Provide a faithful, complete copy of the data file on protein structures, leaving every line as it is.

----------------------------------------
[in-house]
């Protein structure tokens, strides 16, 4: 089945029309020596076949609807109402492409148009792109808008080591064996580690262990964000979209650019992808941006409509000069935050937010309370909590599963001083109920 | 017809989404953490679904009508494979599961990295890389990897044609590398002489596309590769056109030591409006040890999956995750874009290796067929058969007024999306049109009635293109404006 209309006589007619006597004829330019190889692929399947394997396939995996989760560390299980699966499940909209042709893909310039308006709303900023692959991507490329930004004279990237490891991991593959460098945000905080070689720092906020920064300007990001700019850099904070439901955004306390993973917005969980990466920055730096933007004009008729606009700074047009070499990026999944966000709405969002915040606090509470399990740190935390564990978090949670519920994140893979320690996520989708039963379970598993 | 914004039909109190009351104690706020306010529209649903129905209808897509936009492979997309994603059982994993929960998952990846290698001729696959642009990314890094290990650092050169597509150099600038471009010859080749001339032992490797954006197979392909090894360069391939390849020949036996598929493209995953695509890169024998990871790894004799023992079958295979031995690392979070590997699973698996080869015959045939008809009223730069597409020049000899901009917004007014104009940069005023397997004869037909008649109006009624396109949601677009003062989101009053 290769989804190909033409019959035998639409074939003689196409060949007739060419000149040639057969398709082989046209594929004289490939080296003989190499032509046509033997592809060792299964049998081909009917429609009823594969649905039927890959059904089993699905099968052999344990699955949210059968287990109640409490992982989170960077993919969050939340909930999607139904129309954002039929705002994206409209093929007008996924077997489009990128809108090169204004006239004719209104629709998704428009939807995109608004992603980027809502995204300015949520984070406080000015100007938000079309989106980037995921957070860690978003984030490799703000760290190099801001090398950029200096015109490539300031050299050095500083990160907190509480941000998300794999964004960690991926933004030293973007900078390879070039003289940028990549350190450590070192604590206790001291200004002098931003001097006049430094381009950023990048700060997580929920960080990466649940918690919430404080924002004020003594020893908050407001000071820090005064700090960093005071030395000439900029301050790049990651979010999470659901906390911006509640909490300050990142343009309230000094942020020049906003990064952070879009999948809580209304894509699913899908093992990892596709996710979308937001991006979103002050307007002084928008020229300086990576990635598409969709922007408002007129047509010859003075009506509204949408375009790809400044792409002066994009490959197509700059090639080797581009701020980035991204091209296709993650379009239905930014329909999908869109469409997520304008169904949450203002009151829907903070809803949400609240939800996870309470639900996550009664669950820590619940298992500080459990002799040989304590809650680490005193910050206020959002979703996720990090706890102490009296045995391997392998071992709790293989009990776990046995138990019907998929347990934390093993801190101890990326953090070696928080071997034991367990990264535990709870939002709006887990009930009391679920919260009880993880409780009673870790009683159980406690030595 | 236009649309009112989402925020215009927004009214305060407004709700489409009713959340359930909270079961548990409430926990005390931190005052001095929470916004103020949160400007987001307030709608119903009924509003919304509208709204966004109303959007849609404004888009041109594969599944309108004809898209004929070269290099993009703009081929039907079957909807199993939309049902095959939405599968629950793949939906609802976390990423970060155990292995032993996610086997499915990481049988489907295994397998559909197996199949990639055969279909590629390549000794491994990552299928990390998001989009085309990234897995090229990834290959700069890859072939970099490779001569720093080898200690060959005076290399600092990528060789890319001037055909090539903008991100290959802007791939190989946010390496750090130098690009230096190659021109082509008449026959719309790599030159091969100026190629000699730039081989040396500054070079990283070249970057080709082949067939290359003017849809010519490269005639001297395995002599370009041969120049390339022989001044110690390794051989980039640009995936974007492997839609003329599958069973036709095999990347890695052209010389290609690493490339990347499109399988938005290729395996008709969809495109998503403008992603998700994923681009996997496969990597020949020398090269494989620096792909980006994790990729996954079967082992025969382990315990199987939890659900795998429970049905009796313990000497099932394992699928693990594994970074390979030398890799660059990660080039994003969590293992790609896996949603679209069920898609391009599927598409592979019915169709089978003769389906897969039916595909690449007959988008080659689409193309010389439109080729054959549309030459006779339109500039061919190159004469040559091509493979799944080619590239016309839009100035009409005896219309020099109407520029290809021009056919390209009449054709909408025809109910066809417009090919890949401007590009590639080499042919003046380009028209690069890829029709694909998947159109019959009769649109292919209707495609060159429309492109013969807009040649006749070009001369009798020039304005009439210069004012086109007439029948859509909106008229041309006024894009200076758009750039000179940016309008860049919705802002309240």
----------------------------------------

[in-house]
């Protein structure tokens, strides 16, 4: 089945029309020596076949609807109402492409148009792109808008080591064996580690262990964000979209650019992808941006409509000069935050937010309370909590599963001083109920 | 017809989404953490679904009508494979599961990295890389990897044609590398002489596309590769056109030591409006040890999956995750874009290796067929058969007024999306049109009635293109404006 209309006589007619006597004829330019190889692929399947394997396939995996989760560390299980699966499940909209042709893909310039308006709303900023692959991507490329930004004279990237490891991991593959460098945000905080070689720092906020920064300007990001700019850099904070439901955004306390993973917005969980990466920055730096933007004009008729606009700074047009070499990026999944966000709405969002915040606090509470399990740190935390564990978090949670519920994140893979320690996520989708039963379970598993 | 914004039909109190009351104690706020306010529209649903129905209808897509936009492979997309994603059982994993929960998952990846290698001729696959642009990314890094290990650092050169597509150099600038471009010859080749001339032992490797954006197979392909090894360069391939390849020949036996598929493209995953695509890169024998990871790894004799023992079958295979031995690392979070590997699973698996080869015959045939008809009223730069597409020049000899901009917004007014104009940069005023397997004869037909008649109006009624396109949601677009003062989101009053 290769989804190909033409019959035998639409074939003689196409060949007739060419000149040639057969398709082989046209594929004289490939080296003989190499032509046509033997592809060792299964049998081909009917429609009823594969649905039927890959059904089993699905099968052999344990699955949210059968287990109640409490992982989170960077993919969050939340909930999607139904129309954002039929705002994206409209093929007008996924077997489009990128809108090169204004006239004719209104629709998704428009939807995109608004992603980027809502995204300015949520984070406080000015100007938000079309989106980037995921957070860690978003984030490799703000760290190099801001090398950029200096015109490539300031050299050095500083990160907190509480941000998300794999964004960690991926933004030293973007900078390879070039003289940028990549350190450590070192604590206790001291200004002098931003001097006049430094381009950023990048700060997580929920960080990466649940918690919430404080924002004020003594020893908050407001000071820090005064700090960093005071030395000439900029301050790049990651979010999470659901906390911006509640909490300050990142343009309230000094942020020049906003990064952070879009999948809580209304894509699913899908093992990892596709996710979308937001991006979103002050307007002084928008020229300086990576990635598409969709922007408002007129047509010859003075009506509204949408375009790809400044792409002066994009490959197509700059090639080797581009701020980035991204091209296709993650379009239905930014329909999908869109469409997520304008169904949450203002009151829907903070809803949400609240939800996870309470639900996550009664669950820590619940298992500080459990002799040989304590809650680490005193910050206020959002979703996720990090706890102490009296045995391997392998071992709790293989009990776990046995138990019907998929347990934390093993801190101890990326953090070696928080071997034991367990990264535990709870939002709006887990009930009391679920919260009880993880409780009673870790009683159980406690030595 | 236009649309009112989402925020215009927004009214305060407004709700489409009713959340359930909270079961548990409430926990005390931190005052001095929470916004103020949160400007987001307030709608119903009924509003919304509208709204966004109303959007849609404004888009041109594969599944309108004809898209004929070269290099993009703009081929039907079957909807199993939309049902095959939405599968629950793949939906609802976390990423970060155990292995032993996610086997499915990481049988489907295994397998559909197996199949990639055969279909590629390549000794491994990552299928990390998001989009085309990234897995090229990834290959700069890859072939970099490779001569720093080898200690060959005076290399600092990528060789890319001037055909090539903008991100290959802007791939190989946010390496750090130098690009230096190659021109082509008449026959719309790599030159091969100026190629000699730039081989040396500054070079990283070249970057080709082949067939290359003017849809010519490269005639001297395995002599370009041969120049390339022989001044110690390794051989980039640009995936974007492997839609003329599958069973036709095999990347890695052209010389290609690493490339990347499109399988938005290729395996008709969809495109998503403008992603998700994923681009996997496969990597020949020398090269494989620096792909980006994790990729996954079967082992025969382990315990199987939890659900795998429970049905009796313990000497099932394992699928693990594994970074390979030398890799660059990660080039994003969590293992790609896996949603679209069920898609391009599927598409592979019915169709089978003769389906897969039916595909690449007959988008080659689409193309010389439109080729054959549309030459006779339109500039061919190159004469040559091509493979799944080619590239016309839009100035009409005896219309020099109407520029290809021009056919390209009449054709909408025809109910066809417009090919890949401007590009590639080499042919003046380009028209690069890829029709694909998947159109019959009769649109292919209707495609060159429309492109013969807009040649006749070009001369009798020039304005009439210069004012086109007439029948859509909106008229041309006024894009200076758009750039000179940016309008860049919705802002309240």